U.S. Admits Contacts with Hamas, but Announces It is Ending Them
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U.S. Admits Contacts with Hamas, but Announces It is Ending Them

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The State Department acknowledged this week that American diplomats have been meeting with members of the Hamas movement and said it was calling a halt to contacts with the Islamic fundamentalist group.

Reports had surfaced in recent days that Hamas leaders had met in Jordan with a diplomat stationed at the U.S. Embassy, in what apparently was just one in a series of such meetings.

The reports came as something of an embarrassment to the State Department, which had announced last month that it would include Hamas for the first time in its annual report on global terrorism, to be released in April.

In response to a reporter’s question about contacts with Hamas, State Department spokesman Richard Boucher said at his daily briefing Tuesday that the U.S. Embassy in Amman and other U.S. embassies had maintained in the past “a variety of contacts” to discuss “developments in the Islamic world,” especially “political Islam.”

“Given the current situation,” Boucher said, “we have instructed our embassies not to continue those contacts.” This directive, he said, was given within the past week or so.

Hamas has been in the news recently. Many of the 415 Moslem fundamentalists whom Israel deported to Lebanon in December had ties to the group. And in late January, Israel arrested two Palestinian Americans accused of funneling money to the group.

Hamas is firmly opposed to the Middle East peace talks, and its members have claimed responsibility for a number of recent deadly attacks on Israeli soldiers in the administered territories.

During his recent trip to the Middle East, Secretary of State Warren Christopher attempted to give a boost to the peace talks, which ground to a halt over the deportation issue.


On Capitol Hill, Sens. Frank Lautenberg (D-N.J.) and Charles Grassley (R-Iowa), joined by at least 55 other senators, have written a letter to Christopher supporting the decision to include Hamas in the terrorism report.

Also, Rep. Peter Deutsch (D-Fla.) is planning to introduce a resolution urging the U.S. government to increase its monitoring of radical Islamic fundamentalist groups including Hamas, a spokesman for the congressman said Tuesday.

The FBI is reportedly increasing its monitoring of Moslems in the United States that have links to Hamas, following reports that Hamas is now being directed by leaders in this country.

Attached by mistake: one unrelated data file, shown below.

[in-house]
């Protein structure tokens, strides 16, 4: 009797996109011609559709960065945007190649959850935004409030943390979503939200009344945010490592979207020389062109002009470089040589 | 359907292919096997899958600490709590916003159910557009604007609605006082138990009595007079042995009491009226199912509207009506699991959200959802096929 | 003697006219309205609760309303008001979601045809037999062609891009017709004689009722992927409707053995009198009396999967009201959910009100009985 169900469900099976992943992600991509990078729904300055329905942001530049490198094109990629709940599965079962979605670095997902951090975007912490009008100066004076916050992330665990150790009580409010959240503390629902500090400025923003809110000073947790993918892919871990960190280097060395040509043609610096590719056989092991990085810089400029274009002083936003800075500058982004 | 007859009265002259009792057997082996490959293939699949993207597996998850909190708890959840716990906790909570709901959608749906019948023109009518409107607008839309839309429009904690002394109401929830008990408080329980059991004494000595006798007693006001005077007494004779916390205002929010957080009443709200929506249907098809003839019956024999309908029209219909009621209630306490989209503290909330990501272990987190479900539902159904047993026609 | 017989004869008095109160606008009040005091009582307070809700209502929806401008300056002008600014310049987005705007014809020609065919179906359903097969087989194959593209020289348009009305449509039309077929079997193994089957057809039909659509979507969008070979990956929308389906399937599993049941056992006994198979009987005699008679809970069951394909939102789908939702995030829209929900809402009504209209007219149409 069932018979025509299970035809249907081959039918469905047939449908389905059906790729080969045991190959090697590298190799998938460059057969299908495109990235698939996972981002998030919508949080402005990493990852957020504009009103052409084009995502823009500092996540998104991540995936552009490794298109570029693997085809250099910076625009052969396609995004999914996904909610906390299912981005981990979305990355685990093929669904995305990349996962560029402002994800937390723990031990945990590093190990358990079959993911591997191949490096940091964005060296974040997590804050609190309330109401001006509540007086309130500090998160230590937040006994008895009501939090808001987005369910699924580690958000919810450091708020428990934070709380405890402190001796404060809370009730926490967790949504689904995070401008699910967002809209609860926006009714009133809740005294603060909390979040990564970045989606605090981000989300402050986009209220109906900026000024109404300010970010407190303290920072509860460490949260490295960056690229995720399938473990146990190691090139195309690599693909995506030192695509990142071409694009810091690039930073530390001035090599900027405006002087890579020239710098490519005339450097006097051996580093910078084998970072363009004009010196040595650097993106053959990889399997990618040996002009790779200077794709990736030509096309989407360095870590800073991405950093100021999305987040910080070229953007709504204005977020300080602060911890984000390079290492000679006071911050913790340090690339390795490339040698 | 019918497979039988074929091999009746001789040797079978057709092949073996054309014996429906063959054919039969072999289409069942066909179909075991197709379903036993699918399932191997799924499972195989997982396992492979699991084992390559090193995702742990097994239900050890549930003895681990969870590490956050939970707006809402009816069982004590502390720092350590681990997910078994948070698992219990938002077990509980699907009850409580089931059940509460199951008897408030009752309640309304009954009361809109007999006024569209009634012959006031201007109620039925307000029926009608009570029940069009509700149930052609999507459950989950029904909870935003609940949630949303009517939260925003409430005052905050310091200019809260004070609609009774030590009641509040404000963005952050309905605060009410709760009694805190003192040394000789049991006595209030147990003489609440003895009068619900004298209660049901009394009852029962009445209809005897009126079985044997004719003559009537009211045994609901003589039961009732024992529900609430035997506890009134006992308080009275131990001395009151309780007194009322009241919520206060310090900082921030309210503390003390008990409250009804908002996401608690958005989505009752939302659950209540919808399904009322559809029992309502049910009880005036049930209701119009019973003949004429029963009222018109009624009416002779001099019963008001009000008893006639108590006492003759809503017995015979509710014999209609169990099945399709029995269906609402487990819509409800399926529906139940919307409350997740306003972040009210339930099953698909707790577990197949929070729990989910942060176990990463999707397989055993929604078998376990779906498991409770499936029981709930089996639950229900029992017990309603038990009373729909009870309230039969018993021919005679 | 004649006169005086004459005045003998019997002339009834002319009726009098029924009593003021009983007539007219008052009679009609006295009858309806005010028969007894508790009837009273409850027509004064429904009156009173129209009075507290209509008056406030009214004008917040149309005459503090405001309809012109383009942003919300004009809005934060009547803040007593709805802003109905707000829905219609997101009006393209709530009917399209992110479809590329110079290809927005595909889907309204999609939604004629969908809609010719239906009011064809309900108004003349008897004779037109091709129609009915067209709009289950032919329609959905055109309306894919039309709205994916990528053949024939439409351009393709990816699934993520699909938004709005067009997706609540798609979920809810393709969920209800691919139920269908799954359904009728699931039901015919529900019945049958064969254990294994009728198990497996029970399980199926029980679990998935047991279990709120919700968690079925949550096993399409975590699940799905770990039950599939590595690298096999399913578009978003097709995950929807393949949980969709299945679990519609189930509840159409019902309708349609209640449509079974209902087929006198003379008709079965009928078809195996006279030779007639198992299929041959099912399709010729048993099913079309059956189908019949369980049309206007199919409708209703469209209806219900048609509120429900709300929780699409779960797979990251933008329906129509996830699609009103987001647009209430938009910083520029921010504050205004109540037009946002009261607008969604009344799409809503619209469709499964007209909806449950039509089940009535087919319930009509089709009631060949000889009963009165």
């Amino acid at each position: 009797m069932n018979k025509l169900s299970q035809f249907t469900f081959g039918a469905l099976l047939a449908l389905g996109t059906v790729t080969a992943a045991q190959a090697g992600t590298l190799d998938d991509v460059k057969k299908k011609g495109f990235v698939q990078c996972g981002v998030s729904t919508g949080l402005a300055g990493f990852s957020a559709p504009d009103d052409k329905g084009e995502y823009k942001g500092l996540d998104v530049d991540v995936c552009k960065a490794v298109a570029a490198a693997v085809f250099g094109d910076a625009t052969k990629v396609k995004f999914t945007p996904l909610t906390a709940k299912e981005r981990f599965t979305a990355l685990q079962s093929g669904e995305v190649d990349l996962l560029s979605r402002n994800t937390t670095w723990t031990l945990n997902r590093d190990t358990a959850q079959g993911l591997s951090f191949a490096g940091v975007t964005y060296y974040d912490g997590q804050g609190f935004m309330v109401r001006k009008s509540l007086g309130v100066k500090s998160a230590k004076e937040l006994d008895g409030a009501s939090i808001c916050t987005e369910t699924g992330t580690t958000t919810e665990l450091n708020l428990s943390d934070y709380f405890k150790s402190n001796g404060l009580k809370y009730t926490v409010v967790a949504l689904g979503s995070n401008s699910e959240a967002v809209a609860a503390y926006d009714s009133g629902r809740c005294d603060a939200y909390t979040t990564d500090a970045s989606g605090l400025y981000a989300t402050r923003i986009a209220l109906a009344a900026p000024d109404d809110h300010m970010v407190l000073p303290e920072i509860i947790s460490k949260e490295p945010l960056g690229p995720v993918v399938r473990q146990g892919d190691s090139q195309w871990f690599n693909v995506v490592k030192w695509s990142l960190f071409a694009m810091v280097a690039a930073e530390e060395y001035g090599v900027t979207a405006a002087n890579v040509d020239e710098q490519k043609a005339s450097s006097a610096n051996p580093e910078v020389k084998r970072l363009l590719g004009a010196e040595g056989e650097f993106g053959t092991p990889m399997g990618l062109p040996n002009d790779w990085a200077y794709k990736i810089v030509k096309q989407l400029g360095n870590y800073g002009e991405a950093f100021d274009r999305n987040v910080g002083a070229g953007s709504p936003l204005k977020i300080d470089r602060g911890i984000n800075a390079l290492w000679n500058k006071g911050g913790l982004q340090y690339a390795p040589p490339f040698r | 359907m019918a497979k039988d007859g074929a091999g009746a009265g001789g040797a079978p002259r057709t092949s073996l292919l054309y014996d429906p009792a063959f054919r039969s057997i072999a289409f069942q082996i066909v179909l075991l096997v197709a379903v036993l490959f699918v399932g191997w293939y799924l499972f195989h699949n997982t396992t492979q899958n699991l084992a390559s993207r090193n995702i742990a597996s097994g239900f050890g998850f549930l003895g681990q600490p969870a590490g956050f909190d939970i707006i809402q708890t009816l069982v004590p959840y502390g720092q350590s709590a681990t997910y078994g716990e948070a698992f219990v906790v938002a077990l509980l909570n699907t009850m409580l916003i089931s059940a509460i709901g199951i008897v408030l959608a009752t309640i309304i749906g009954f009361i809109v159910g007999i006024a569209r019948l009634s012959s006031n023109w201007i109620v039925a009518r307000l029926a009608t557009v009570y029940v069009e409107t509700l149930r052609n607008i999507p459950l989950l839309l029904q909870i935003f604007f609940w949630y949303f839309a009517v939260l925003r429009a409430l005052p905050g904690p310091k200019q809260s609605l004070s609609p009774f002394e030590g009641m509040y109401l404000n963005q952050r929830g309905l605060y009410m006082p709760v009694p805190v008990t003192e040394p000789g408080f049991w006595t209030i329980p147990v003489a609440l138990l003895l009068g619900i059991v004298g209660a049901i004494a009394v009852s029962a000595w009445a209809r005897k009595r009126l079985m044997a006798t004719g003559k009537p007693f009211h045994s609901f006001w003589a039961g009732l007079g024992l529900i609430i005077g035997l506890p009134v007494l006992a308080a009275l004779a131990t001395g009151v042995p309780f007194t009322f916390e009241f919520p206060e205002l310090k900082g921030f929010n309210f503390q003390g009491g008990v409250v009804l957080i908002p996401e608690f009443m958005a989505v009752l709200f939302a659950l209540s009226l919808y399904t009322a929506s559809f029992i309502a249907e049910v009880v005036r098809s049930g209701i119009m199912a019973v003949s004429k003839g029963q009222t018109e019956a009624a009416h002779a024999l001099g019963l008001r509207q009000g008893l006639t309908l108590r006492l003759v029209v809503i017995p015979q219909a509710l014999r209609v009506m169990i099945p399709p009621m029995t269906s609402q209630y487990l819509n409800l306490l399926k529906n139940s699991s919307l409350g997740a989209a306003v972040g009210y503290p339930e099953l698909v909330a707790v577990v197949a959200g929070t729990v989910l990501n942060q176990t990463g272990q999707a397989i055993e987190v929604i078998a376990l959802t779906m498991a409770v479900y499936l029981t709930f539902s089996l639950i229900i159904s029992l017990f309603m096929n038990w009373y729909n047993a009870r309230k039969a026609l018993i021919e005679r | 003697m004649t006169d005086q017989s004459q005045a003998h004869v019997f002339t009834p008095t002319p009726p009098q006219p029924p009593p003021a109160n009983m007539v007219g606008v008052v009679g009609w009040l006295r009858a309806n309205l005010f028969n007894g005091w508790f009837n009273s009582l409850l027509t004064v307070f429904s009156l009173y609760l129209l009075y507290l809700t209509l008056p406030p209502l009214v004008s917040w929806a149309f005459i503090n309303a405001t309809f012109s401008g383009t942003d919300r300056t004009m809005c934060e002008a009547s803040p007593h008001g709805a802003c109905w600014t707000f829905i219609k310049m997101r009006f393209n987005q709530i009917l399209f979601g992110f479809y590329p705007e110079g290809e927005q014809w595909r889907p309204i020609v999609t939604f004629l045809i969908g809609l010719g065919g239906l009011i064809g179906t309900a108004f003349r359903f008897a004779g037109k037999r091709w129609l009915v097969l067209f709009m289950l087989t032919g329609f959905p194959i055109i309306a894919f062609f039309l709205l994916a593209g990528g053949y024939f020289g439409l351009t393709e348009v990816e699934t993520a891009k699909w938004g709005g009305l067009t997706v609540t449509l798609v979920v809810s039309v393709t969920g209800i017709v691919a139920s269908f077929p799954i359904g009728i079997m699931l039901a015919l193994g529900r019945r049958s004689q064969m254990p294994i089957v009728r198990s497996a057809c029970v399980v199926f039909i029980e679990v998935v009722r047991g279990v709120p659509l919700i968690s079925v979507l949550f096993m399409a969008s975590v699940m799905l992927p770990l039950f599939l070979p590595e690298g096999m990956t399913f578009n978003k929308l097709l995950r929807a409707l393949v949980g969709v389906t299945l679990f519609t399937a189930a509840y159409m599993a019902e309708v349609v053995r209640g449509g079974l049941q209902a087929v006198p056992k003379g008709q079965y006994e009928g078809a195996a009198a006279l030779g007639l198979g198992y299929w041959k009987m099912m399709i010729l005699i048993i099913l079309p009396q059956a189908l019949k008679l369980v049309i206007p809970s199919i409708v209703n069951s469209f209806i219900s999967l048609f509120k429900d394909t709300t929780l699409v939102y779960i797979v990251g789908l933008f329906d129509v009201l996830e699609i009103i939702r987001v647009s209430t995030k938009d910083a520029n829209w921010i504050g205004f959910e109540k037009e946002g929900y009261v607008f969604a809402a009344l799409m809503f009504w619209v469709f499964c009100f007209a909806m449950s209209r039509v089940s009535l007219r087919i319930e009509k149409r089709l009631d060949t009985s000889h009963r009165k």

At the State Department, Boucher said he thought that the discussions between American diplomats and people associated with Hamas “might go back some time,” and that “what we were talking to them about was political Islam and the currents like that in the Islamic world.”

In response to a question, he pointed out that such discussions were not being held with the Palestine Liberation Organization.

Christopher, while on his trip, reportedly told Palestinian leaders that he regards the PLO as a group with terrorist tendencies and that the United States presently has no intention of reviving the dialogue with the organization that was begun in December 1988 and suspended in June 1990.

While some might question why the State Department would talk to Hamas, while at the same time rejecting a resumption of the dialogue with the PLO, others see the U.S.-Hamas contacts as typical diplomatic behavior.

The United States is “talking to Hamas because diplomats talk,” said Daniel Pipes, director of the Foreign Policy Research Institute in Philadelphia. “There’s a presidential order not to talk to the PLO,” which is not the case with Hamas, he said.

Boucher, in his explanation to reporters, made a distinction between political discussions, which he said the United States was not having with Hamas, and “keeping in touch with people to learn about them.”

The spokesman had no specific information on why the contacts were cut off.

Pipes speculated that the State Department was embarrassed by the recent reports of the contacts with Hamas, coming at a time when the group is under fire for its links to terrorism.

“It’s pretty appalling,” he said, “when the rude light of day is cast upon this.”

Pipes pointed out that “this was not the first time American diplomats have talked to terrorists.” Therefore, he said, “I am unhappy, even outraged, but not surprised.”

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